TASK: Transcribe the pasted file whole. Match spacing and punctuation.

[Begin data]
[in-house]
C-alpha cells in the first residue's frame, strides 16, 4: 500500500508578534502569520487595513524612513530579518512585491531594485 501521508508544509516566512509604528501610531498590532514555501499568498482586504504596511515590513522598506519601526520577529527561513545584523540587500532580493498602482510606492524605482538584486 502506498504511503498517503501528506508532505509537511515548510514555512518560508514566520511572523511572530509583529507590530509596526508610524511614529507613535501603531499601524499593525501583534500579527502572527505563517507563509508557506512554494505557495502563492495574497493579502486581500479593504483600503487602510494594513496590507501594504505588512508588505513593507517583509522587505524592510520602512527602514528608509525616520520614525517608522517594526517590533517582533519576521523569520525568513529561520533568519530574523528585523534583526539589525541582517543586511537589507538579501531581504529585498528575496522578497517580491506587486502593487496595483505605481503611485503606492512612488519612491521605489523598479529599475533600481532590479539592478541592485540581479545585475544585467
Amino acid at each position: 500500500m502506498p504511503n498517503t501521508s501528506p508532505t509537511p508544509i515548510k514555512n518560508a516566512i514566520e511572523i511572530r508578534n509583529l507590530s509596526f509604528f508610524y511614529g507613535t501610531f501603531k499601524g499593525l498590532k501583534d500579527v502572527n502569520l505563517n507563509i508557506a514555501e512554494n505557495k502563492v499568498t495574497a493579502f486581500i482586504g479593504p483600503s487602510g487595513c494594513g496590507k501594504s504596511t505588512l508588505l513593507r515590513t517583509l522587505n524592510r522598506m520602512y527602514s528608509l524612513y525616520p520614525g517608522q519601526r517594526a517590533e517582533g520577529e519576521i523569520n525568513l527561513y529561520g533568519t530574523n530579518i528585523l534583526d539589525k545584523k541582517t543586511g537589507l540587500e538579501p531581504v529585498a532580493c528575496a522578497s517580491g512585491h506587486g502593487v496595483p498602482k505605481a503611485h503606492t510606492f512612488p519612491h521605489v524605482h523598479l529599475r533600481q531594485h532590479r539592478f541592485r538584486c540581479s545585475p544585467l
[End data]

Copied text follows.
[in-house]
C-alpha cells in the first residue's frame, strides 16, 4: 500500500508578534502569520487595513524612513530579518512585491531594485 501521508508544509516566512509604528501610531498590532514555501499568498482586504504596511515590513522598506519601526520577529527561513545584523540587500532580493498602482510606492524605482538584486 502506498504511503498517503501528506508532505509537511515548510514555512518560508514566520511572523511572530509583529507590530509596526508610524511614529507613535501603531499601524499593525501583534500579527502572527505563517507563509508557506512554494505557495502563492495574497493579502486581500479593504483600503487602510494594513496590507501594504505588512508588505513593507517583509522587505524592510520602512527602514528608509525616520520614525517608522517594526517590533517582533519576521523569520525568513529561520533568519530574523528585523534583526539589525541582517543586511537589507538579501531581504529585498528575496522578497517580491506587486502593487496595483505605481503611485503606492512612488519612491521605489523598479529599475533600481532590479539592478541592485540581479545585475544585467
Amino acid at each position: 500500500m502506498p504511503n498517503t501521508s501528506p508532505t509537511p508544509i515548510k514555512n518560508a516566512i514566520e511572523i511572530r508578534n509583529l507590530s509596526f509604528f508610524y511614529g507613535t501610531f501603531k499601524g499593525l498590532k501583534d500579527v502572527n502569520l505563517n507563509i508557506a514555501e512554494n505557495k502563492v499568498t495574497a493579502f486581500i482586504g479593504p483600503s487602510g487595513c494594513g496590507k501594504s504596511t505588512l508588505l513593507r515590513t517583509l522587505n524592510r522598506m520602512y527602514s528608509l524612513y525616520p520614525g517608522q519601526r517594526a517590533e517582533g520577529e519576521i523569520n525568513l527561513y529561520g533568519t530574523n530579518i528585523l534583526d539589525k545584523k541582517t543586511g537589507l540587500e538579501p531581504v529585498a532580493c528575496a522578497s517580491g512585491h506587486g502593487v496595483p498602482k505605481a503611485h503606492t510606492f512612488p519612491h521605489v524605482h523598479l529599475r533600481q531594485h532590479r539592478f541592485r538584486c540581479s545585475p544585467l